Spatial Variability of Annual Estimates of Methane Emissions in a Phragmites Australis (Cav.) Trin. ex Steud. Dominated Restored Coastal Brackish Fen
Koch, Stefan; Jurasinski, Gerald; Koebsch, Franziska; Koch, Marian; Glatzel, Stephan
Methane is a major greenhouse gas with a global warming potential 25 times higher than carbon dioxide over a 100 year time horizon. Determining annual emission estimates, usually specified for different vegetation types under particular land use, requires the use of chamber measurements. These emission estimates may be strongly biased towards the lower or upper end by the spatial arrangement of measurement spots in the ecosystem. Here, we analyze the spatial variability of annual methane emission estimates based on non-steady state closed chamber measurements in pure and mixed stands of Phragmites australis (Cav.) Trin ex Steud. in a restored coastal brackish fen. Annual methane emission estimates per measurement location vary largely between 46 and 1,329 kg ha(-1) a(-1) CH4 but they do not differ significantly between pure and mixed stands of P. australis. Mantel tests show a significant correlation of distances between spots and the variation in methane emission estimates (p < 0.05). Spatial correlation of water levels and annual methane emission estimates is not significant. Empirical variograms suggest that variance in annual methane emission estimates is not increasing with increasing spatial distance. However, spots that share larger distances may differ considerably in their annual methane emission estimates. At the same time, spots that share smaller distances-though these exceed the distances common to many closed chamber measurement setups-may differ less in their annual methane emission estimates. Thus, a huge part of the natural variation in annual methane emissions in a particular ecosystem or vegetation type may be missed when using the typical clustered arrangement of measurement locations in closed chamber studies. Therefore, we suggest that measurement locations should cover a wide spatial extent to improve the reliability of annual emission estimates per vegetation type and ecosystem, and that the number of measurement locations appropriate should be determined by pre-studies whenever possible.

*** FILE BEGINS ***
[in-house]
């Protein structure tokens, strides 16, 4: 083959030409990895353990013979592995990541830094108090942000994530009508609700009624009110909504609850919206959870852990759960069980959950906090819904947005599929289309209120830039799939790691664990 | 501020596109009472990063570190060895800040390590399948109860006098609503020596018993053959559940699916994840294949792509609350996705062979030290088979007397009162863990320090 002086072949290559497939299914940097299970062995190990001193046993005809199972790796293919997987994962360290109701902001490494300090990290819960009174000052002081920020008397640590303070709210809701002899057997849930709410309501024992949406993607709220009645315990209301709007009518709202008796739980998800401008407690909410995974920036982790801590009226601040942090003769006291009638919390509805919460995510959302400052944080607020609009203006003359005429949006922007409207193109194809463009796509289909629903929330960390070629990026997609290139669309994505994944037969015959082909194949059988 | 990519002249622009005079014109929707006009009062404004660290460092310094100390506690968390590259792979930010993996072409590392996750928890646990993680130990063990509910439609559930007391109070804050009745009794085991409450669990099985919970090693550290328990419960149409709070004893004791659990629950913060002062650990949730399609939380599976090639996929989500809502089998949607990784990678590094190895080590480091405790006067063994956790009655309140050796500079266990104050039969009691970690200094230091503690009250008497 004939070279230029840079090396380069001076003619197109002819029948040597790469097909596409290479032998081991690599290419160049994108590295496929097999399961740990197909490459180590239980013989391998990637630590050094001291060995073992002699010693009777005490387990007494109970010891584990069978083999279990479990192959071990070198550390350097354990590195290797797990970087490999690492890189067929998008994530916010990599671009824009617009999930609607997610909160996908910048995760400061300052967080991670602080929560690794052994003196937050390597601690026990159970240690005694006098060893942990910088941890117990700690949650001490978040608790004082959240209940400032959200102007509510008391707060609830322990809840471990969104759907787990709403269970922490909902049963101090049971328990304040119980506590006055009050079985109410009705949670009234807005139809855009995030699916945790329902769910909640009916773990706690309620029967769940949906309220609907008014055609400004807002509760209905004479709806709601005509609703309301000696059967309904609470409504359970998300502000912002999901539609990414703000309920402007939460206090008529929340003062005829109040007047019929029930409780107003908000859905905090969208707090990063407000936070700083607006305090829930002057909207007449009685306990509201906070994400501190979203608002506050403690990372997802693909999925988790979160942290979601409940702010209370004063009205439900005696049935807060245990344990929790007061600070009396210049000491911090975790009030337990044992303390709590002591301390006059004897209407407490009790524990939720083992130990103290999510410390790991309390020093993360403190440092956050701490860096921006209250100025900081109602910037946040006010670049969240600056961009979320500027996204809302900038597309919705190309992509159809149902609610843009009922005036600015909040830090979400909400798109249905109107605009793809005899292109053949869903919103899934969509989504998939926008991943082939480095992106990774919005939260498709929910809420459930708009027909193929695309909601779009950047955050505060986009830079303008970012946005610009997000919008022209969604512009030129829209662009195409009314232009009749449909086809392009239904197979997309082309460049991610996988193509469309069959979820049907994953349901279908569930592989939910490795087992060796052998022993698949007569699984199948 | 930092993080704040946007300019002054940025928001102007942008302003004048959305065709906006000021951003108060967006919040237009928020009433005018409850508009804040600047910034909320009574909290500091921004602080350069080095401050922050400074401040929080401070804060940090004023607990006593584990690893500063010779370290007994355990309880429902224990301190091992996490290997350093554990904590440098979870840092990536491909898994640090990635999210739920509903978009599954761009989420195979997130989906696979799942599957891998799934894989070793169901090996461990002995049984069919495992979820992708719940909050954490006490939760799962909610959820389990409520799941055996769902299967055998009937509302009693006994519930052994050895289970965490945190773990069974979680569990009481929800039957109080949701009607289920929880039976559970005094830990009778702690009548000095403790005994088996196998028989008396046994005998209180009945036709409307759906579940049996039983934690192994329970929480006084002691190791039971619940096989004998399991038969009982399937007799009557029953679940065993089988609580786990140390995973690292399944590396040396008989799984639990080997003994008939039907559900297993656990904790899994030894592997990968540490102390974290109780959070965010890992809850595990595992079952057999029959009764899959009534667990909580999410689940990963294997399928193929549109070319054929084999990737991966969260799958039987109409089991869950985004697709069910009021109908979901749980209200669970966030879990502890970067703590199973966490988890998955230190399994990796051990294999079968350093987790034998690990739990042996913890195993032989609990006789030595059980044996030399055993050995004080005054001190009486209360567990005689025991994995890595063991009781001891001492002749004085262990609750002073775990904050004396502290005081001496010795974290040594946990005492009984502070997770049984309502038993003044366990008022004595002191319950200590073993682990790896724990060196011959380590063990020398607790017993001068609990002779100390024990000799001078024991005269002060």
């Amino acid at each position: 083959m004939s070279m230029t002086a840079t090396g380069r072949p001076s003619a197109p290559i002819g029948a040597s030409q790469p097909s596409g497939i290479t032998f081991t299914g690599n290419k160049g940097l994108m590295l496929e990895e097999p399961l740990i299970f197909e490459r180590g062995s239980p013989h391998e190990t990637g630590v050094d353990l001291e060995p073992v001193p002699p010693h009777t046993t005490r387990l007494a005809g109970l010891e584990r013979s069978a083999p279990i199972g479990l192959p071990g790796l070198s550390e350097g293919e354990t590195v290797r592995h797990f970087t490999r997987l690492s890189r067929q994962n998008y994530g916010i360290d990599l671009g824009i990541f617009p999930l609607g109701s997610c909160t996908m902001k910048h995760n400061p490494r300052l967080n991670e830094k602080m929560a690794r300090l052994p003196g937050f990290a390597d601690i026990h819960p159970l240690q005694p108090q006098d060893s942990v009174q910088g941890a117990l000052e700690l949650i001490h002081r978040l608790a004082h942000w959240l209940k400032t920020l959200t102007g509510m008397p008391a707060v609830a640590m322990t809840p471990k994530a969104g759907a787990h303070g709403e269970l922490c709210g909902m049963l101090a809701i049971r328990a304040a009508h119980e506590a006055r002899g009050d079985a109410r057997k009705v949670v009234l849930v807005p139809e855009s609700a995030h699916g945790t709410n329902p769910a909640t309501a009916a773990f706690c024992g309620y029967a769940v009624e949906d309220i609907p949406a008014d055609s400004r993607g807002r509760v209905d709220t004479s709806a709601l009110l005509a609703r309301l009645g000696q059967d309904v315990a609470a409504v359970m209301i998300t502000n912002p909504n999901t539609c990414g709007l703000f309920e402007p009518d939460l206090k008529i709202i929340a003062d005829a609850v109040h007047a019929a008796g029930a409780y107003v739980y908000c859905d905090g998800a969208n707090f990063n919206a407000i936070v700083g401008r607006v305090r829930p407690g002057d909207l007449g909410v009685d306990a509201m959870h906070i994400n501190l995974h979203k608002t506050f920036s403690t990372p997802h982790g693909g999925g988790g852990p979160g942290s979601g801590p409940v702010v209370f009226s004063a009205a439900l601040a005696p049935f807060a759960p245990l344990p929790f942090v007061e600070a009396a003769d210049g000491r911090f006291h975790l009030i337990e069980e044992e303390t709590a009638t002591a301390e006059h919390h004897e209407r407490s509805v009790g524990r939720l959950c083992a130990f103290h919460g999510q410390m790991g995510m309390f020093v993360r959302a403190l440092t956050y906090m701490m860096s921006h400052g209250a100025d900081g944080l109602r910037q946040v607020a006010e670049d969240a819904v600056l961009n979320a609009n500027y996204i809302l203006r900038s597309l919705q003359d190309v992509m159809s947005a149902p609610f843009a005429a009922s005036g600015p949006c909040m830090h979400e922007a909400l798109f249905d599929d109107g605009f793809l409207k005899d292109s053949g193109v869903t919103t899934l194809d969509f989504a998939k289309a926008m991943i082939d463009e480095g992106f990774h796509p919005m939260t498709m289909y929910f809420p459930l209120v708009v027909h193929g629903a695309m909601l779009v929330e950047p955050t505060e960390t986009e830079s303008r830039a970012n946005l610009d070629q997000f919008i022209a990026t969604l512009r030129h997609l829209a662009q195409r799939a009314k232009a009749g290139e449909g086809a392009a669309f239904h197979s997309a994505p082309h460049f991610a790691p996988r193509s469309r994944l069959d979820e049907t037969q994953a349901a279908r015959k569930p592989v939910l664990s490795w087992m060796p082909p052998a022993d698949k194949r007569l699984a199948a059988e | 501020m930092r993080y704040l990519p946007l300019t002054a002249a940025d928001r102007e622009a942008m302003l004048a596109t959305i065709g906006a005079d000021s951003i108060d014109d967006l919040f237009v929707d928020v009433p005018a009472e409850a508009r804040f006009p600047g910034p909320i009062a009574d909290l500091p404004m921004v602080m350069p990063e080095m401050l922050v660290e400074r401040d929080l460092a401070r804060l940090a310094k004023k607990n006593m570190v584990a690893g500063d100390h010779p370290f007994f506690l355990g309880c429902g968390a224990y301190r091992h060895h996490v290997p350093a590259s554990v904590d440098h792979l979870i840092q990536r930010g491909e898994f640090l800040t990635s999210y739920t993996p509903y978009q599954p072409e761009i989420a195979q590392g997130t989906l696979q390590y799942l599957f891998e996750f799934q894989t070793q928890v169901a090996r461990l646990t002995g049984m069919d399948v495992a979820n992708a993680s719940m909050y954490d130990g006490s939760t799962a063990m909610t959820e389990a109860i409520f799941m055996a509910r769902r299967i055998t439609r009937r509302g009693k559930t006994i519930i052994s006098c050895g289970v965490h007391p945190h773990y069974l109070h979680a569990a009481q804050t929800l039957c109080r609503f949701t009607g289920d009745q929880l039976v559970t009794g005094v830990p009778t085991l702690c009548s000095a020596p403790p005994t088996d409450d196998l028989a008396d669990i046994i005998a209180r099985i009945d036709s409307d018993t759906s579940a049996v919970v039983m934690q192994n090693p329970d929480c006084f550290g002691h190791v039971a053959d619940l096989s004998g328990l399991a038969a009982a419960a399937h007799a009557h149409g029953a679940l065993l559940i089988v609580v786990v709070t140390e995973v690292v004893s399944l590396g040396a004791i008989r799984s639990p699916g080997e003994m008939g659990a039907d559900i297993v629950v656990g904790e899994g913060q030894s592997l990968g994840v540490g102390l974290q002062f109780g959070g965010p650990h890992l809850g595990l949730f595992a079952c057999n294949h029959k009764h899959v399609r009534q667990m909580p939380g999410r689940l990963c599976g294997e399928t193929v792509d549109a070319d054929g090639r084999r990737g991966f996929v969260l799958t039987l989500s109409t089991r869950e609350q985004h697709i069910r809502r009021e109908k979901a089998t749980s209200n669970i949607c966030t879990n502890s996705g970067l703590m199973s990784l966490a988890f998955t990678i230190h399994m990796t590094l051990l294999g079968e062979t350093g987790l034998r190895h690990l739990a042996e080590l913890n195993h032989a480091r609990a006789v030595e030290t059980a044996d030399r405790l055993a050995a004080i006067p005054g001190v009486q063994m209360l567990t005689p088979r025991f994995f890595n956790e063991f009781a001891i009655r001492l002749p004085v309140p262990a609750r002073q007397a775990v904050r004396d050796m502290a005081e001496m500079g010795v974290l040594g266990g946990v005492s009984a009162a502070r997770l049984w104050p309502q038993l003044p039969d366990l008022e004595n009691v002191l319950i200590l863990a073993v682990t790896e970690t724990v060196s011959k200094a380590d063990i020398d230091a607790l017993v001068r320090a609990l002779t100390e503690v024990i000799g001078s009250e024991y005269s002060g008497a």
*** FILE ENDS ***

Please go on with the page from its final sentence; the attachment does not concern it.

CH4; Peatland; Spatial variation; Reed; Greenhouse gas emissions; Shallow lake; Rewetting; Restoration
2014, Volume: 34, number: 3, pages: 593-602
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